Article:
The test data comprises contains the raw sensors data from the other two users (mixing user 2 and use 3) and three phone locations (bag, hips, torso), with the same files as the train dataset but no class label. In each data frame, one or multiple sensor modalities are randomly missing by setting the sensor data to zero. This is the data on which ML predictions must be made. The files contain 92726 lines x 500 columns (5 seconds at the sampling rate 100 Hz). In order to challenge the real time performance of the classification, the frames are shuffled, i.e. two successive frames in the file are likely not consecutive in time, and furthermore the jumping size is larger than the window size.

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Downloads

Data to be released on 15.04.2024.

Download train data

Download validation data

Download test data

Download example submission

This is an example of how the submission classification result should look like: SHL-2024-example_submission.

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Rules

Some of the main rules are listed below. The detailed rules are contained in the following document.

  • Eligibility
    • You do not work in or collaborate with the SHL project (http://www.shl-dataset.org/);
    • If you submit an entry, but are not qualified to enter the contest, this entry is voluntary. The organizers reserve the right to evaluate it for scientific purposes. If you are not qualified to submit a contest entry and still choose to submit one, under no circumstances will such entries qualify for sponsored prizes.
  • Entry
    • Registration (see above): as soon as possible but not later than 30.04.2024.
    • Challenge: Participants will submit prediction results on test data.
    • Workshop paper: To be part of the final ranking, participants will be required to publish a detailed paper in the proceedings of the HASCA workshop (http://hasca2023.hasc.jp/); The dates will be set during the competition.
    • Submission: The participants’ predictions should be submitted online by sending an email to shldataset.challenge@gmail.com, in which there should be a link to the predictions file, using services such as Dropbox, Google Drive, etc. In case the participants cannot provide link using some file sharing service, they should contact the organizers via email shldataset.challenge@gmail.com, which will provide an alternate way to send the data.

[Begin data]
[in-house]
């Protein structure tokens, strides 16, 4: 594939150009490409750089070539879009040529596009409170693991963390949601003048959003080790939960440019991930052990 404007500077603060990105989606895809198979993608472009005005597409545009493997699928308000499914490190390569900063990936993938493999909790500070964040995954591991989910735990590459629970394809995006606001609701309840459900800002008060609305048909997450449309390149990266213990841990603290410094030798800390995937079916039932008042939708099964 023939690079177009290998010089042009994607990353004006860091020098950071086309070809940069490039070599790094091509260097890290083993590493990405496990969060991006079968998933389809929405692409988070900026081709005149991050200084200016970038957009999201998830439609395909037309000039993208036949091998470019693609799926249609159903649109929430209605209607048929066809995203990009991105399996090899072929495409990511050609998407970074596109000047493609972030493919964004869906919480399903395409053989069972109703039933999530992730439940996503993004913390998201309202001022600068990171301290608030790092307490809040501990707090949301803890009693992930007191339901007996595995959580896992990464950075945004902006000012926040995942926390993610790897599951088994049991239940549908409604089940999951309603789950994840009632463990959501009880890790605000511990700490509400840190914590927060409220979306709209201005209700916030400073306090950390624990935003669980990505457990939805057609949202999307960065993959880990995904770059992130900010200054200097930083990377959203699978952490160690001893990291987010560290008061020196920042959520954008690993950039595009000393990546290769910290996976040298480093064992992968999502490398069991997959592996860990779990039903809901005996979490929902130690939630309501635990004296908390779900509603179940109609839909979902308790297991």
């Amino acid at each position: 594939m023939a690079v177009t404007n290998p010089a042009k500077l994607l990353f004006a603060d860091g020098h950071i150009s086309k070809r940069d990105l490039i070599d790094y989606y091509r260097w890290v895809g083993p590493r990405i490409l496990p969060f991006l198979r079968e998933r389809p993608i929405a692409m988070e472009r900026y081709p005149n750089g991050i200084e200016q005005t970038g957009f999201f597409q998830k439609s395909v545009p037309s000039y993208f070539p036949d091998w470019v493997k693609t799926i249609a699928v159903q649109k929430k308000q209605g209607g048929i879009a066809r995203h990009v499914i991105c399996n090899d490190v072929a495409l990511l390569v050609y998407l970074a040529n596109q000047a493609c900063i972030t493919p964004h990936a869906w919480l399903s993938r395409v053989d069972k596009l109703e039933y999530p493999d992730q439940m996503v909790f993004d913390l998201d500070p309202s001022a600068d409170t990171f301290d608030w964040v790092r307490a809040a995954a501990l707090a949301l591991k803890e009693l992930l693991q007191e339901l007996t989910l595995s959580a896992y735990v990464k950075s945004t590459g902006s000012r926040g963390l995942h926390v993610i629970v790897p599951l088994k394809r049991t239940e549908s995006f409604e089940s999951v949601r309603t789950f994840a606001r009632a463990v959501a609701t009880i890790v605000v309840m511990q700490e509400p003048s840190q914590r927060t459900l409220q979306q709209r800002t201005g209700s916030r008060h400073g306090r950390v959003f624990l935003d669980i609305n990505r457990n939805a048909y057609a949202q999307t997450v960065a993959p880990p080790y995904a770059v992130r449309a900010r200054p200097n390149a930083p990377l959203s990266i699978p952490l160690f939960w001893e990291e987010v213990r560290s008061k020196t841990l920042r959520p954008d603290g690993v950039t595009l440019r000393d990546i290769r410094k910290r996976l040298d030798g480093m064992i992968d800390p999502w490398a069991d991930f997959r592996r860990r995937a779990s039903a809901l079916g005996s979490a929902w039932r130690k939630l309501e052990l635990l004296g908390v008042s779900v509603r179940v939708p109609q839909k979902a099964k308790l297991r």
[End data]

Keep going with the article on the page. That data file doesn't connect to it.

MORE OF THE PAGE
• A single submission is allowed per team. The same person cannot be in multiple teams, except if that person is a supervisor. The number of supervisors is limited to 3 per team.

Q&A

Contact

All inquiries should be directed to: shldataset.challenge@gmail.com

Organizers

  • Dr. Lin Wang, Queen Mary University of London (UK)
  • Prof. Daniel Roggen, University of Sussex (UK)
  • Dr. Hristijan Gjoreski, Ss. Cyril and Methodius University (MK)
  • Dr. Mathias Ciliberto, University of Sussex (UK)
  • Dr. Kazuya Murao, Ritsumeikan University (JP)
  • Dr. Tsuyoshi Okita, Kyushu Institute of Technology (JP)
  • Dr. Paula Lago, Concordia University in Montreal (CA)

References

[1] H. Gjoreski, M. Ciliberto, L. Wang, F.J.O. Morales, S. Mekki, S. Valentin, and D. Roggen, “The University of Sussex-Huawei locomotion and transportation dataset for multimodal analytics with mobile devices,” IEEE Access 6 (2018): 42592-42604. [DATASET INTRODUCTION]

[2] L. Wang, H. Gjoreski, M. Ciliberto, S. Mekki, S. Valentin, and D. Roggen, “Enabling reproducible research in sensor-based transportation mode recognition with the Sussex-Huawei dataset,” IEEE Access 7 (2019): 10870-10891. [ DATASET ANALYSIS ]

[3] L. Wang, H. Gjoreski, M. Ciliberto, S. Mekki, S. Valentin, and D. Roggen, “Benchmarking the SHL recognition challenge with classical and deep-learning pipelines,” in Proceedings of the 2018 ACM International Joint Conference and 2018 International Symposium on Pervasive and Ubiquitous Computing and Wearable Computers, pp. 1626-1635, 2018. [BASELINE FOR MOTION SENSORS]

[4] L. Wang, H. Gjoreski, M Ciliberto, P. Lago, K. Murao, T. Okita, D. Roggen, “Three-Year review of the 2018–2020 SHL challenge on transportation and locomotion mode recognition from mobile sensors,” Frontiers in Computer Science, 3(713719): 1-24, Sep. 2021. [SHL 2018-2020 SUMMARY][Motion]

[5] S. Richoz, L. Wang, P. Birch, and D. Roggen, “Transportation mode recognition fusing wearable motion, sound and vision sensors,” IEEE Sensors Journal, 20(16): 9314-9328, Aug. 2020. [SENSOR FUSION][Motion+Audio+Image]

[6] L. Wang, M. Ciliberto, H. Gjoreski, P. Lago, K. Murao, T. Okita, and D. Roggen, “Locomotion and transportation mode recognition from GPS and radio signals: Summary of SHL challenge 2021,” Adjunct Proc. 2021 ACM International Joint Conference on Pervasive and Ubiquitous Computing and Proc. 2021 ACM International Symposium on Wearable Computers (UbiComp’ 21), 412-422, Virtual Event, 2021. [SHL 2021 SUMMARY][GPS+Radio]

[7] L. Wang, M. Ciliberto, H. Gjoreski, P. Lago, K. Murao, T. Okita, and D. Roggen, “Summary of SHL challenge 2023: Recognizing locomotion and transportation mode from GPS and motion sensors,” Adjunct Proc. 2023 ACM International Joint Conference on Pervasive and Ubiquitous Computing and Proc. 2023 ACM International Symposium on Wearable Computers (UbiComp’ 23), 575-585, Mexico, 2023. [SHL 2023 SUMMARY][Motion+GPS]